The Inflation Conundrum
A lack of inflation in advanced economies since the global financial crisis has prompted something of a re-think regarding the future of central bank monetary policy frameworks going forward. In November 2018, the US Federal Reserve (the Fed) embarked upon a broad review of the “strategy, tools, and communication practices it uses to pursue the monetary policy goals established by the Congress: maximum employment and price stability”. Its statement suggested that, in currently meeting these goals, the time was right to assess whether or not the monetary policy framework could be improved to better meet future challenges.
Emergency measures deployed during the financial crisis have now become part of the standard monetary policy toolkit, with central bankers seemingly comfortable with these developments. In a 2016 speech by ECB President Mario Draghi, he suggested that unintended consequences of unconventional monetary policy could be minimised as experience filled in the remaining knowledge gaps. He also stated that we should not be afraid to use unconventional tools such as asset purchases to ensure price stability. His argument was that central banks should be just as committed to fighting inflation that is too low as inflation that is too high. More recently, he wrote, “substantial monetary policy stimulus remains essential to ensure the continued build-up of domestic price pressures over the medium term”.
Barclays made some interesting comments in their recent Equity Gilt Study. In it, they observed that the current inflation targeting regime, born in the 1990s will soon have reached a lifespan associated with other historical monetary-policy regimes: the Gold Standard (1870s-1914) and the Bretton Woods system (1948-1973), as well as the periods between wars (1919-1939) and between Bretton Woods and IT (1973- 1990s), when no single policy framework dominated.
Is the Federal Reserve open to a period of above target inflation?
Critics, including a vociferous President, have suggested that the Fed is too focussed on ‘phantom’ inflation and should refrain from hiking interest rates until there is actual evidence of inflation taking hold in the economy. Recent comments by the Minneapolis Federal Reserve President suggested that, because actual inflation had averaged below the 2% target for the past several years, the Federal Reserve should be comfortable allowing it to creep above target for several years. This would be a subtle change from its current dogma where any deviation from target should be addressed with an appropriate policy response.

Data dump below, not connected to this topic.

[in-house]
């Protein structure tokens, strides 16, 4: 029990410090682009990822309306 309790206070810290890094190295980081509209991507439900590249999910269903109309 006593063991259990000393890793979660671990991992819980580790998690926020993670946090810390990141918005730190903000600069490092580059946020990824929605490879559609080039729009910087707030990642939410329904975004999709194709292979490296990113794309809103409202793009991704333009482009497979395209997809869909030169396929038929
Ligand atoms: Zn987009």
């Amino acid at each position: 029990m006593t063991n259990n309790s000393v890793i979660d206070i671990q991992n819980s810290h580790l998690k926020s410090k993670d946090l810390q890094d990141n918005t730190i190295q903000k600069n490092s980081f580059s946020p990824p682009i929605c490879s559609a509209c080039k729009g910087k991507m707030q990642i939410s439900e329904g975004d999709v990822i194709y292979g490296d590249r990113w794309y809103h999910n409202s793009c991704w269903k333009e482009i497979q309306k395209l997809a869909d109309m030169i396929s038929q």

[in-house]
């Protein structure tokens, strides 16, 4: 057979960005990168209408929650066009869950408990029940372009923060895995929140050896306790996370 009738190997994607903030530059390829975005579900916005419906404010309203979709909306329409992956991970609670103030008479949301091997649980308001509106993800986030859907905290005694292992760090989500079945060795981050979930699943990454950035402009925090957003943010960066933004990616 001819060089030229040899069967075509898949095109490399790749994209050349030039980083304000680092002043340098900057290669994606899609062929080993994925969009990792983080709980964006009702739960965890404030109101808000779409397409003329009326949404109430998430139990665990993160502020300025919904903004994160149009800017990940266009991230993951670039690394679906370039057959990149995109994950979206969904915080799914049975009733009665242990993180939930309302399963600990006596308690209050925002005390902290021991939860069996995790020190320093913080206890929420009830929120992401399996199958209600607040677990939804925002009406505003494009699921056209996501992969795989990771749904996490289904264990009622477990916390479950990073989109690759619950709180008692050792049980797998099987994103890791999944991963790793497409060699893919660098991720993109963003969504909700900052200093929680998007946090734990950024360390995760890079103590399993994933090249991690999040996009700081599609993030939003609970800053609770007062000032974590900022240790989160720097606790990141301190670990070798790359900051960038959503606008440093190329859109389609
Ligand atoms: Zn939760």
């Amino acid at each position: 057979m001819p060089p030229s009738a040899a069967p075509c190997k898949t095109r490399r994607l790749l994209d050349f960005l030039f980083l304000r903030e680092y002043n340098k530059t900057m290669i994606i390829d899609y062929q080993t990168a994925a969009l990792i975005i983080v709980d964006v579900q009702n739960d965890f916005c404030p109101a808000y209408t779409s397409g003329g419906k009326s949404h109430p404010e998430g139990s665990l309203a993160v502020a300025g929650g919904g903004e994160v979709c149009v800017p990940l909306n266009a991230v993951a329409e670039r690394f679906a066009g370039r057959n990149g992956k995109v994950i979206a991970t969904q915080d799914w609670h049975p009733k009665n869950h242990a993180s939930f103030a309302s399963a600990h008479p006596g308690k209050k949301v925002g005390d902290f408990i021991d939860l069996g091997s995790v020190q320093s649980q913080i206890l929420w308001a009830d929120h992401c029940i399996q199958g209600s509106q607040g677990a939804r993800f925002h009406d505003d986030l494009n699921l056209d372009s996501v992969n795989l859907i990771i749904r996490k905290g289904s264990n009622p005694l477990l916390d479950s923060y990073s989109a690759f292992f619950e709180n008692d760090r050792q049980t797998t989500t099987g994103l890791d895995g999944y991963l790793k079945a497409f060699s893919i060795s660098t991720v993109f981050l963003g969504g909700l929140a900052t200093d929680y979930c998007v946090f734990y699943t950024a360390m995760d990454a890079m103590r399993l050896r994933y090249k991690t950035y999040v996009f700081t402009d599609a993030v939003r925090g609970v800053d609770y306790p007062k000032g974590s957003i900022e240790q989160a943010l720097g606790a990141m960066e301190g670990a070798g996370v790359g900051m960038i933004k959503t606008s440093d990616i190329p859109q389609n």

European Central Bank inflation target debate
Again, the ECB has persistently undershot its target of 2% over the last few years (and does not foresee that changing any time soon). Unlike the Bank of England and the Fed, the ECBs target is asymmetrical: “the ECB aims to maintain inflation rates below, but close to, 2% over the medium term.” This more vaguely defined inflation target leaves some room for interpretation – how close is close and what constitutes medium term? Why is this significant? Well, the speed at which the ECB winds down its EUR 2.5 trillion-asset purchase scheme is dependent on making “sufficient progress” towards a “sustained adjustment in the path of inflation”. Inflation hawks and doves within the ECB are likely to have contrasting views on the interpretation of this.
Current and forecasted inflation figures for the UK
Consumer Price Inflation (CPI) held steady at 1.9% in March, despite forecasts of a rise to 2%. This is likely a symptom of Brexit-related uncertainty, leading to more circumspect shopping habits in the short term and forcing retailers to discount prices, even in the face of rising input costs and subsequently tighter margins. Inflation data in some of the more discretionary components, such as games & toys (including computer games) fell back the most; however, food and clothing prices were also weaker than expected. This, however, could mark the last sub two percent reading for some time. According to Capital Economics, with a no-deal Brexit averted, for now at least, there is little reason to think inflation will remain weak. They point to a number of specific factors such as a scheduled rise in the utility price cap and broader factors such as stronger wage growth versus weak productivity growth. Together, they forecast that domestically generated inflation will be pushed up to 2.5-3% by early next year. The upside to this shorter-term soft patch is that it will allow the Bank of England to sit on its hands until the Brexit drama unfolds further.
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